Percy Jackson: Sea of Monsters
What It Is
Once again, Percy the demigod (Logan Lerman) is called on to save the other kids like him, as well as the world. Once again, he’s unsure of his fate and once again, he’s supported by loyal sidekicks, the satyr Grover (Brandon T. Jackson) and the half-blood Annabeth (Alexandra Daddario). What’s different this time, in the sequel Percy Jackson: Sea of Monsters, is that Percy’s mother is nowhere in sight and the film begins with a flashback to the founding of Camp Half-Blood, when Annabeth and Grover were little kids.
Both of these story elements suggest the distance young Percy has already traveled from both the human world and his own childhood. Still, he has holdover concerns over his father, Poseidon, god of the sea, who remains unseen and mostly unhelpful, concerns at least partly embodied by Percy’s previously unknown half-brother, Tyson (Douglas Smith), who shows up at camp eager to prove his worth and buddy up with his older brother. It doesn’t help that Tyson is clumsy, immature, and oh yes, a Cyclops, which makes him look different from the other demi-gods, who band together in high-schoolish cliques to boost their own self-confidence by making fun of outsiders.
You’d think this is a lesson Percy — and the other half-bloods — would have learned already, but he’s slow to warm up to Tyson, as is Annabeth (daughter of Athena, goddess of wisdom) and also Percy’s primary rival at the camp, the vigorously competitive Clarisse (Leven Rambin), daughter of Ares, the god of war. When they are charged with defending the camp against violence by Percy’s old enemy, Luke (Jake Abel), they do so separately, with Percy and Clarisse each heading off with separate teams to find the all-healing-all-the-time Golden Fleece in the dreaded Sea of Monsters (the area known to humans as the Bermuda Triangle).
The quests converge, of course, in climactic, big-showdown fashion, but only after a few bumps in the road for Percy and company. In these episodes the film offers the same sort of weird discontinuity that characterized the first film, such that one adventure doesn’t much affect the next, and the myths acted out in each are refitted for an age of cell phones and the internet. Thus, they meet the three Gray Sisters (in classic Greek mythology known as the Graeae), who here drive a taxi wildly as they share their single eyeball), as well as Luke’s charmingly conceited father Hermes (the ever-energizing Nathan Fillion), discovered managing a UPS store, and the big bully Cyclops Polyphemus (Robert Maillet). Each turn in the plot helps the friends to bond more closely, as they also sort out how a fate might be rewritten or even challenged if necessary.
Such challenges help the teenaged demigods, especially Percy, to see themselves as individuals rather than only sons and daughters of powerful beings, and as such, able to make their own choices and recognize moral stakes. As much as Luke encourages Percy to join him in rebellion against absentee dads, Percy finds another sort of family in the group at Camp Half-Blood. Even as he and his friends are afforded occasional guidance by imperfect father figures — Chiron (Anthony Head) is less than honest with his charges and Mr. D (Stanley Tucci) is rather terminally irascible — they are more often than not, on their own. They take their worries and responsibilities seriously, which the movie effectively counters with a bright, sometimes silly tone.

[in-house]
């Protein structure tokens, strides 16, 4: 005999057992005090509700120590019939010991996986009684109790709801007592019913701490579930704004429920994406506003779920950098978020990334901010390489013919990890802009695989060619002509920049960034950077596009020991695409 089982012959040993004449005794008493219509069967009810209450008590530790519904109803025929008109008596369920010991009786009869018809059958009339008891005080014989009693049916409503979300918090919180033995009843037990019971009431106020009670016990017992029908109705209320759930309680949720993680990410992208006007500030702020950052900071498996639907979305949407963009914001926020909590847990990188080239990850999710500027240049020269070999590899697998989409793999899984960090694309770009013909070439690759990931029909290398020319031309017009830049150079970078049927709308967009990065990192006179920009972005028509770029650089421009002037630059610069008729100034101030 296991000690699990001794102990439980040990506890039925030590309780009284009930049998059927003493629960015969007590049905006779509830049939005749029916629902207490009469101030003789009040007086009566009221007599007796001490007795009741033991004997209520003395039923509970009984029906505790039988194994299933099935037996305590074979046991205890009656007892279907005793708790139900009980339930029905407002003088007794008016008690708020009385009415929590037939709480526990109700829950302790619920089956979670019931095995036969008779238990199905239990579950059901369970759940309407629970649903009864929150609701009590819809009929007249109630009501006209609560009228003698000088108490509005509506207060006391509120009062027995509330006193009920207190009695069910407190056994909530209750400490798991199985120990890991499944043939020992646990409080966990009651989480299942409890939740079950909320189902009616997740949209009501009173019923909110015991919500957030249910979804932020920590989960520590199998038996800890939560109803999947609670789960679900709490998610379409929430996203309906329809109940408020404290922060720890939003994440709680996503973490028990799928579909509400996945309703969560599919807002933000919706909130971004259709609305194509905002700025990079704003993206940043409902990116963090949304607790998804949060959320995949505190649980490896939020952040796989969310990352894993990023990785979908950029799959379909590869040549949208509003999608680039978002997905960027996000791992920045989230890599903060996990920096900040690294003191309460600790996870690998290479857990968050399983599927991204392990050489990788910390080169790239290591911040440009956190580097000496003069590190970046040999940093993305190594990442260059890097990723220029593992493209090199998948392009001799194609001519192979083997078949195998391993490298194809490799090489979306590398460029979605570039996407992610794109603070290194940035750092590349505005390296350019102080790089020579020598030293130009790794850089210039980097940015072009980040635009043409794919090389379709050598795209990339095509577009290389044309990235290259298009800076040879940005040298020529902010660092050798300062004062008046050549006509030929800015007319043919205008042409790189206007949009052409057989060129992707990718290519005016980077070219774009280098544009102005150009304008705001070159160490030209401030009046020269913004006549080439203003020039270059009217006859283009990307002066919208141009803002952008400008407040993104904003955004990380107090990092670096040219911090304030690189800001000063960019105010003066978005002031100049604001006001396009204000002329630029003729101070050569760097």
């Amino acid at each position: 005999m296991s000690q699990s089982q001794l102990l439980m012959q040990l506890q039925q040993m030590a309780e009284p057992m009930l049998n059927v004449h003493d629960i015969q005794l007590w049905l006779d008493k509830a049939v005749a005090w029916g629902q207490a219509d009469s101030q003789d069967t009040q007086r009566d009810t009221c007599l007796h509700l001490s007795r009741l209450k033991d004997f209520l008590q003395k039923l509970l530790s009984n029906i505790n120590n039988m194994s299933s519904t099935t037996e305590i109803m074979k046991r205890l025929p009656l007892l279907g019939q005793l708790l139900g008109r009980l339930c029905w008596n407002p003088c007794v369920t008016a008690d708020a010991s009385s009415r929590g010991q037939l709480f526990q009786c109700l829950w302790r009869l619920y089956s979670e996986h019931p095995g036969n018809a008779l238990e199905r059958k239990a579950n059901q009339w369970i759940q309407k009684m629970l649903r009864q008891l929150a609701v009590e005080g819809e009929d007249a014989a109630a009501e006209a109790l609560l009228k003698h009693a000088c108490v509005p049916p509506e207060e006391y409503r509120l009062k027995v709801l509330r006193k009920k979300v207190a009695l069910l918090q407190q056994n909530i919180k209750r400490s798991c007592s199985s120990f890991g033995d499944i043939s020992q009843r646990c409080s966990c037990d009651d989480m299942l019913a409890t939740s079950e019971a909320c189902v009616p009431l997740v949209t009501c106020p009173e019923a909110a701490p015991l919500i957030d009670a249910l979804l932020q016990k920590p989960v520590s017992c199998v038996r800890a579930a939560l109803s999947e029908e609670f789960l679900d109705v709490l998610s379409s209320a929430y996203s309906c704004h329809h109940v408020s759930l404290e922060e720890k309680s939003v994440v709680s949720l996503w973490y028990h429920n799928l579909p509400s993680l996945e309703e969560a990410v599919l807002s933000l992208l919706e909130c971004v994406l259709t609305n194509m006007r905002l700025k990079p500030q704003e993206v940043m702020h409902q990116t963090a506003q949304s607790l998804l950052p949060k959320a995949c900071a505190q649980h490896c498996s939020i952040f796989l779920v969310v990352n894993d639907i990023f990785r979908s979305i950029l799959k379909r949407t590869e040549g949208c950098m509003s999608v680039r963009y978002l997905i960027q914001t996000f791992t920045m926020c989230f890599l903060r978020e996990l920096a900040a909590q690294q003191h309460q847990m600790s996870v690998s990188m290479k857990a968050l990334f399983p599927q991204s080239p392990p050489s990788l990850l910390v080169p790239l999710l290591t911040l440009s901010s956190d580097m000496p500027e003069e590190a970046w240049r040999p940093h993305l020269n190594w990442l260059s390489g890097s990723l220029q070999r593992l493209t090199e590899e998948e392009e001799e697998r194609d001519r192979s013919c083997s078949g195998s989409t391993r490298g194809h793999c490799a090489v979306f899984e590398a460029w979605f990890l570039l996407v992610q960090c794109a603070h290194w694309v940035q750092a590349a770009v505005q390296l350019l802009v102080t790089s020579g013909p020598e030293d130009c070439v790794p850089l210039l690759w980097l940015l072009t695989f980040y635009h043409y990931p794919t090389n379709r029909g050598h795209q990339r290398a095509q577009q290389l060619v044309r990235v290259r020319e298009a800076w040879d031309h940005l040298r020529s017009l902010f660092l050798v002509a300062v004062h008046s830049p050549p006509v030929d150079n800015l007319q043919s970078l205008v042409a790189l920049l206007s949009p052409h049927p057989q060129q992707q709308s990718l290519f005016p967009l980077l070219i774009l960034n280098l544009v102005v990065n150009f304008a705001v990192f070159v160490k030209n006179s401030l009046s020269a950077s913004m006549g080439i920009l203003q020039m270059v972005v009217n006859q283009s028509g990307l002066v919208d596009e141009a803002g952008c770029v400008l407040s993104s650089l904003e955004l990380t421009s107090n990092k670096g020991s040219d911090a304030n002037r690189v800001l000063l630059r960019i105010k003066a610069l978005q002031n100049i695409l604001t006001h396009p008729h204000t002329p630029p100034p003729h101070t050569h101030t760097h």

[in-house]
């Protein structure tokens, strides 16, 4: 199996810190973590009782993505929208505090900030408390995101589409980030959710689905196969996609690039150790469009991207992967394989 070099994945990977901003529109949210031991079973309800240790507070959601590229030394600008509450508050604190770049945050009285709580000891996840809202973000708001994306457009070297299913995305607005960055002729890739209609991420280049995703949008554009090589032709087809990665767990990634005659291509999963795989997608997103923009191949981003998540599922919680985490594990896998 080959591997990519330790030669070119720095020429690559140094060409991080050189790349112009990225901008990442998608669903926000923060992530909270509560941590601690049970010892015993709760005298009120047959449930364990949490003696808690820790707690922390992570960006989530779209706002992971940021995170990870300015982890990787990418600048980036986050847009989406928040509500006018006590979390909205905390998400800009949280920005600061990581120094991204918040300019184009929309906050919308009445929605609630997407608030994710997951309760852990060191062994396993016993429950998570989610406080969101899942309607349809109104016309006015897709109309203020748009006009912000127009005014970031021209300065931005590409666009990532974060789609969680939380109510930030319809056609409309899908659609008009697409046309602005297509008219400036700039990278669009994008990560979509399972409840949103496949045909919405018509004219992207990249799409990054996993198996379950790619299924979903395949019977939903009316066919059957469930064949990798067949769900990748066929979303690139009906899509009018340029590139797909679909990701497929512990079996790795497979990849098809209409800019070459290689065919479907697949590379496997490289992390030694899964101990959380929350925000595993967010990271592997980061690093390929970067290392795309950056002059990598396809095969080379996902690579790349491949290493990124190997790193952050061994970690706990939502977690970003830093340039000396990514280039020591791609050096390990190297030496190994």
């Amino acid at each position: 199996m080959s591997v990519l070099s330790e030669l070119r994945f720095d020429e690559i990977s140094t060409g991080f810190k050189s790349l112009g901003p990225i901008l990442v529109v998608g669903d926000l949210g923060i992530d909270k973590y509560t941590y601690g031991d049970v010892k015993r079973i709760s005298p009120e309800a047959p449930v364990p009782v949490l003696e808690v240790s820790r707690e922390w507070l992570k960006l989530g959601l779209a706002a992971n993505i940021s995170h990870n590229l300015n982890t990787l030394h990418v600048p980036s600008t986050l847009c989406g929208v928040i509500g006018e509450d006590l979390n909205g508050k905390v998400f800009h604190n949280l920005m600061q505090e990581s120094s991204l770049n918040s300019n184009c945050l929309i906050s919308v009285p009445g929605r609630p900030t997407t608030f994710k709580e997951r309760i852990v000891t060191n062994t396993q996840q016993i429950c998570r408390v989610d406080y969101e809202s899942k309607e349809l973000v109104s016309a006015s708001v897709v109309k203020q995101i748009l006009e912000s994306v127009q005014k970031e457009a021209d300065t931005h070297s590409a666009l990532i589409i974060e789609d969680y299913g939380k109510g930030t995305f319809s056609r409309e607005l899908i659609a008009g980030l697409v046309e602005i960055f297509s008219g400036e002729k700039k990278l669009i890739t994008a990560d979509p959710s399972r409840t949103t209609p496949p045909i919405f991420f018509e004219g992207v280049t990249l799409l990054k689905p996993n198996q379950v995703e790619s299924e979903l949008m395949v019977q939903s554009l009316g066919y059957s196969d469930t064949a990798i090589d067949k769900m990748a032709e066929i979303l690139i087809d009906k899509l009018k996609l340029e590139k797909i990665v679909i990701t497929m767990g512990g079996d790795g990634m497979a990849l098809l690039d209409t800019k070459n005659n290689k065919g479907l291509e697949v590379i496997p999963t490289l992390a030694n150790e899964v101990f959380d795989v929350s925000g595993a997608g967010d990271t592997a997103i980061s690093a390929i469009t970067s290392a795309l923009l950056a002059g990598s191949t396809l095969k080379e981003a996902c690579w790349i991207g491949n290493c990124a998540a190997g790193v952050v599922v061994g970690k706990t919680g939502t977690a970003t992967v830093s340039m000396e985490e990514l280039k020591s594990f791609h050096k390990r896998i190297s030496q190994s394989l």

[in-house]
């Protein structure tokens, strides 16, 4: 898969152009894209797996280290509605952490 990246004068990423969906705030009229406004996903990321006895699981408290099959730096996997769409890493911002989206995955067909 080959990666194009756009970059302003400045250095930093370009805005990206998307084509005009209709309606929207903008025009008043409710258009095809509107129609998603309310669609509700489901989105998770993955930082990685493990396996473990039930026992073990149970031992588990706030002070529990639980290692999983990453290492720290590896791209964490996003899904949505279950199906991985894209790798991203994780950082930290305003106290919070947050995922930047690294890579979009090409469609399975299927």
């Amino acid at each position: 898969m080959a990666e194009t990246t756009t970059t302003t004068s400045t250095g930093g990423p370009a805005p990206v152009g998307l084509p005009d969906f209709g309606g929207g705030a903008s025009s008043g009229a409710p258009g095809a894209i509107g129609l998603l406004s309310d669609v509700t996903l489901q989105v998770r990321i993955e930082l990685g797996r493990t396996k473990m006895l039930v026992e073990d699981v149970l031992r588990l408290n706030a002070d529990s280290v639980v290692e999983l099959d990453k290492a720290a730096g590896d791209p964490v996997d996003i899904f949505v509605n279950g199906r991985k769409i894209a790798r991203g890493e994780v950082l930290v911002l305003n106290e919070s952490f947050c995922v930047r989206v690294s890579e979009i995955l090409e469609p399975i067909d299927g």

Why It’s Fun
As before, the kids at the center of the film are great fun: Percy, Annabeth, and Gordy are convincingly insecure and courageous, sometimes goofy and other times deluded.
Their sweet performances help to distract from the ridiculous special effects, which are about as cheesy as they can be, as well as from the disjointed plotting, as none of the episodes seems to have much to do with any of the others. Still, the action is rambunctious and the players are lively.
Who’s Going To Love It
Again, fans of Ricky Riordan’s source books, may feel mixed reactions, as it may be thrilling to see the stories brought to the big screen, but also disappointing to see them less than fully realized.
What To Be Aware Of
The violence includes kids being tossed about, against walls and into crevices as they battle monsters. These include a mechanical fire-breathing bull, a giant Cyclops, and the resurrected god (and original Bad Dad), Kronos (Robert Knepper, unrecognizably digitized), renowned for eating his own children — except for the three sons who escaped, Zeus, Poseidon, and Hades. This makes Kronos especially mean and determined when he sees and attacks Percy, his upstart grandson.
Some sad scenes occur, when the half-bloods believe that someone has been killed.
The showdown takes place at a frightening place called Circeland, named for the witch Circe. It’s been shot at an abandoned amusement park, namely, the East New Orleans Six Flags Amusement Park, still not rebuilt after Hurricane Katrina. The place is aptly empty, broken, and a little scary.
Language is mild and, in one case, obscured, when one character exclaims, “B... ” and the sound of the word is drowned by sound effects. Other words included “screwed,” “damn it,” and “frickin’.”
7 out of 10
Percy Jackson: Sea of Monsters
Director: Thor Freudenthal
Cast: Logan Lerman, Brandon T. Jackson, Alexandra Daddario, Douglas Smith, Leven Rambin, Nathan Fillion
Studio: 20th Century Fox
US General Release: August 7, 2013
UK General Release: August 7, 2013